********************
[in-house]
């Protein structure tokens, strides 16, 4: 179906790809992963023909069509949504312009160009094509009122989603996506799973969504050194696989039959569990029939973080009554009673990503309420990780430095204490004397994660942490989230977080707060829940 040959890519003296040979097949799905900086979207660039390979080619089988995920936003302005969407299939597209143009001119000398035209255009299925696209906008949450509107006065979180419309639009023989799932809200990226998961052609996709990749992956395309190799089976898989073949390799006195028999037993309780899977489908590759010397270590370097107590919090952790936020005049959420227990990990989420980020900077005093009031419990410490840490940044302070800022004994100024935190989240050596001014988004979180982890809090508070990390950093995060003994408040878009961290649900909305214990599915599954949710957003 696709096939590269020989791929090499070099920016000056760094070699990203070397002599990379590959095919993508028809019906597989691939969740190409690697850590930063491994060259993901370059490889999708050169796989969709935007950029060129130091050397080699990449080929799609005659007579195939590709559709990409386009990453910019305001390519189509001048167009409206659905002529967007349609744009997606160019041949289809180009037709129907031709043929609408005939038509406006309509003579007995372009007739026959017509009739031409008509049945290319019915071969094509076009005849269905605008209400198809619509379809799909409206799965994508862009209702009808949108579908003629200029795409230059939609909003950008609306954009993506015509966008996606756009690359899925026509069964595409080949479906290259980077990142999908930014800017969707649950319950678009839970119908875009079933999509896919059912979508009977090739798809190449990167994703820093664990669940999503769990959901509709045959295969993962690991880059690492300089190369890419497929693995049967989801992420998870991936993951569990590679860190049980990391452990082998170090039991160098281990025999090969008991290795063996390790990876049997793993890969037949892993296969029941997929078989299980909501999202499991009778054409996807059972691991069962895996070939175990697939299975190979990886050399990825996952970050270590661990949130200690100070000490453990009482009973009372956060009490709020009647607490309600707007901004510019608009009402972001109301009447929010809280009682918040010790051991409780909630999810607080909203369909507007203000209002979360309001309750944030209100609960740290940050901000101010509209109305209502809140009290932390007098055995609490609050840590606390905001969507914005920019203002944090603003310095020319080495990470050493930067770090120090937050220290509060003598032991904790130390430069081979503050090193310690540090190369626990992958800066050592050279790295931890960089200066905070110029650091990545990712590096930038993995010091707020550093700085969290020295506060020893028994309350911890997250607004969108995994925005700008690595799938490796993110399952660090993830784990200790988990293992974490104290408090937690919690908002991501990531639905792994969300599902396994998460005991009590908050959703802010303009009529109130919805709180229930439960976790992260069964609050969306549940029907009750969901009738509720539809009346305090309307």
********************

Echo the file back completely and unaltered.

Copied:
[in-house]
């Protein structure tokens, strides 16, 4: 179906790809992963023909069509949504312009160009094509009122989603996506799973969504050194696989039959569990029939973080009554009673990503309420990780430095204490004397994660942490989230977080707060829940 040959890519003296040979097949799905900086979207660039390979080619089988995920936003302005969407299939597209143009001119000398035209255009299925696209906008949450509107006065979180419309639009023989799932809200990226998961052609996709990749992956395309190799089976898989073949390799006195028999037993309780899977489908590759010397270590370097107590919090952790936020005049959420227990990990989420980020900077005093009031419990410490840490940044302070800022004994100024935190989240050596001014988004979180982890809090508070990390950093995060003994408040878009961290649900909305214990599915599954949710957003 696709096939590269020989791929090499070099920016000056760094070699990203070397002599990379590959095919993508028809019906597989691939969740190409690697850590930063491994060259993901370059490889999708050169796989969709935007950029060129130091050397080699990449080929799609005659007579195939590709559709990409386009990453910019305001390519189509001048167009409206659905002529967007349609744009997606160019041949289809180009037709129907031709043929609408005939038509406006309509003579007995372009007739026959017509009739031409008509049945290319019915071969094509076009005849269905605008209400198809619509379809799909409206799965994508862009209702009808949108579908003629200029795409230059939609909003950008609306954009993506015509966008996606756009690359899925026509069964595409080949479906290259980077990142999908930014800017969707649950319950678009839970119908875009079933999509896919059912979508009977090739798809190449990167994703820093664990669940999503769990959901509709045959295969993962690991880059690492300089190369890419497929693995049967989801992420998870991936993951569990590679860190049980990391452990082998170090039991160098281990025999090969008991290795063996390790990876049997793993890969037949892993296969029941997929078989299980909501999202499991009778054409996807059972691991069962895996070939175990697939299975190979990886050399990825996952970050270590661990949130200690100070000490453990009482009973009372956060009490709020009647607490309600707007901004510019608009009402972001109301009447929010809280009682918040010790051991409780909630999810607080909203369909507007203000209002979360309001309750944030209100609960740290940050901000101010509209109305209502809140009290932390007098055995609490609050840590606390905001969507914005920019203002944090603003310095020319080495990470050493930067770090120090937050220290509060003598032991904790130390430069081979503050090193310690540090190369626990992958800066050592050279790295931890960089200066905070110029650091990545990712590096930038993995010091707020550093700085969290020295506060020893028994309350911890997250607004969108995994925005700008690595799938490796993110399952660090993830784990200790988990293992974490104290408090937690919690908002991501990531639905792994969300599902396994998460005991009590908050959703802010303009009529109130919805709180229930439960976790992260069964609050969306549940029907009750969901009738509720539809009346305090309307």